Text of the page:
By Rick Andrew
Uranium is a naturally occurring element, 51st among all of the earth’s elements in terms of abundance. Its average concentration in the earth’s crust is estimated to be two to four ppm, which makes it about 40 times as abundant as silver.1 Given this natural occurrence, uranium can become a contaminant in groundwater, which can be a source for drinking water. Consumption of uranium can have impacts on human health, including kidney damage. It is actually the heavy-metal properties of uranium as opposed to the radioactivity that cause health concerns. As such, US EPA regulates uranium in drinking water with an established maximum contaminant level (MCL) of 30 µg/L.2 Health Canada also regulates uranium in drinking water, establishing a maximum acceptable concentration (MAC) of 20 µg/L.3
Treatment techniques for uranium in drinking water
Uranium in drinking water can be treated by several techniques, with RO and strong-base anion exchange resins being two of the more prevalent. The fact that there is already an American National Standard for POU RO, NSF/ANSI 58, led to consideration of development of a test method to prove the effectiveness of POU RO for reduction of uranium.
Test method development
The NSF Joint Committee on Drinking Water Treatment Units charged a task group with developing criteria and a test method for establishing uranium reduction by POU RO in 2016. This task group conducted a series of conference calls in which they discussed testing approaches, occurrence of uranium in groundwater, technological capabilities, laboratory safety concerns and other topics relevant to their charge. When they reached the stage of having developed proposed requirements, the group presented their findings and recommendations to the joint committee at the 2017 annual meeting. At this meeting, the joint committee approved the work the group had done and recommended proceeding with validation testing of the proposed test method.
Typically, multiple laboratories participate in validation testing of proposed new test methods to help assure that the results are reproducible. In the case of uranium, however, many laboratories were hesitant or not approved to work with it because of its radioactive properties. Although the NSF laboratory was prepared to participate, no other laboratories could be identified. The group ultimately decided that, because of the peer-reviewed literature that already existed supporting the use of RO as an effective treatment technology, in this case they would move forward with only the NSF laboratory participating in validation testing of the proposed new method. Validation testing was successfully completed in 2018, allowing the group to report back to the joint committee at the 2018 annual meeting. The joint committee at this time advised the group to summarize their work, prepare proposed language for the addition of the requirements to NSF/ANSI 58 and submit a ballot to the Joint committee to make their proposal.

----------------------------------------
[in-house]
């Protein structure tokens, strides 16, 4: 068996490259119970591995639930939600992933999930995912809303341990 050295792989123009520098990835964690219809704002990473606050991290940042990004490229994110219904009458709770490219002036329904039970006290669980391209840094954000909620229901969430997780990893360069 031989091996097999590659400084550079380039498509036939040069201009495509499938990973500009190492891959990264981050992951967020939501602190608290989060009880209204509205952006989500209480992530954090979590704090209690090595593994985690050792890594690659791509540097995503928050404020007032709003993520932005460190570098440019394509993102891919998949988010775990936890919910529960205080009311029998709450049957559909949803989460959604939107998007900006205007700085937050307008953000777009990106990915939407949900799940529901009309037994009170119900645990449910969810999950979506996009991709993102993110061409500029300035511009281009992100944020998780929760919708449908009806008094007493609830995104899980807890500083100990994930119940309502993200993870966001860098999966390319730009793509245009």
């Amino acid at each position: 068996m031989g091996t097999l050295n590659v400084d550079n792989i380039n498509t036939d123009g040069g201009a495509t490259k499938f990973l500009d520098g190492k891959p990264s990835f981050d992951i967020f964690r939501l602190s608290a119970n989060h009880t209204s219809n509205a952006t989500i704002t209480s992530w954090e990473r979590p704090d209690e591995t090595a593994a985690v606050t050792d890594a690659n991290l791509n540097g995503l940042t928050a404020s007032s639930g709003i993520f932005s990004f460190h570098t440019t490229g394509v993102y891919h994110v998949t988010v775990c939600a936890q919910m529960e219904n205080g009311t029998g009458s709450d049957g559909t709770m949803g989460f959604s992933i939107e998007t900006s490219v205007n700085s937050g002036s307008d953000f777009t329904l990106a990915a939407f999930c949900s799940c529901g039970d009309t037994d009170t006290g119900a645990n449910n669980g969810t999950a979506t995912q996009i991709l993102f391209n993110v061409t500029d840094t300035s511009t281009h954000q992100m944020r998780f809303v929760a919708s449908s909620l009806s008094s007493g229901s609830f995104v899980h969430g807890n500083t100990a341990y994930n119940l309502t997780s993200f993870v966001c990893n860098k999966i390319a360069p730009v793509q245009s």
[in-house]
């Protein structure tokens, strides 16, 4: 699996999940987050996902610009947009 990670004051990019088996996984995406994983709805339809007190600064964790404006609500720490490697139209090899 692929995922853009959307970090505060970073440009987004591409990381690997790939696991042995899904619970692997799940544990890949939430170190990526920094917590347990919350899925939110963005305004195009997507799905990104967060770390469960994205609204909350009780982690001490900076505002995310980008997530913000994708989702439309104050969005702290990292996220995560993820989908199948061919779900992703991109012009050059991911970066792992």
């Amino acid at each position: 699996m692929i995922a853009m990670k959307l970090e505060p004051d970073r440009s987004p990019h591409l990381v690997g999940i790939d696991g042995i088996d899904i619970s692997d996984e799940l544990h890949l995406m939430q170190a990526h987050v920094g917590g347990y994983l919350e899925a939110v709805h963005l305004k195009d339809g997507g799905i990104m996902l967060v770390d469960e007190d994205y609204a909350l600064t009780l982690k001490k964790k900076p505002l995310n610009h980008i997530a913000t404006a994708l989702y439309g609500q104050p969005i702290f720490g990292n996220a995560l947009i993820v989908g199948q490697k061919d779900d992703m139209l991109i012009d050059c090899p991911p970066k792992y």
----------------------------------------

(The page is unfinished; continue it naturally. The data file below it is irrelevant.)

The group has now finished that effort and the ballot is out to the joint committee as this column is being written. Once balloting is completed, any negative ballots will need to be adjudicated, which could require modifications to the proposal. The timing of updating NSF/ANSI 58 to include the uranium reduction requirements cannot be determined at least until after the balloting is complete and, even then, it could still be uncertain if modifications to the proposal are made. If all goes well, we can hope to see these requirements added to NSF/ANSI 58 yet in 2019.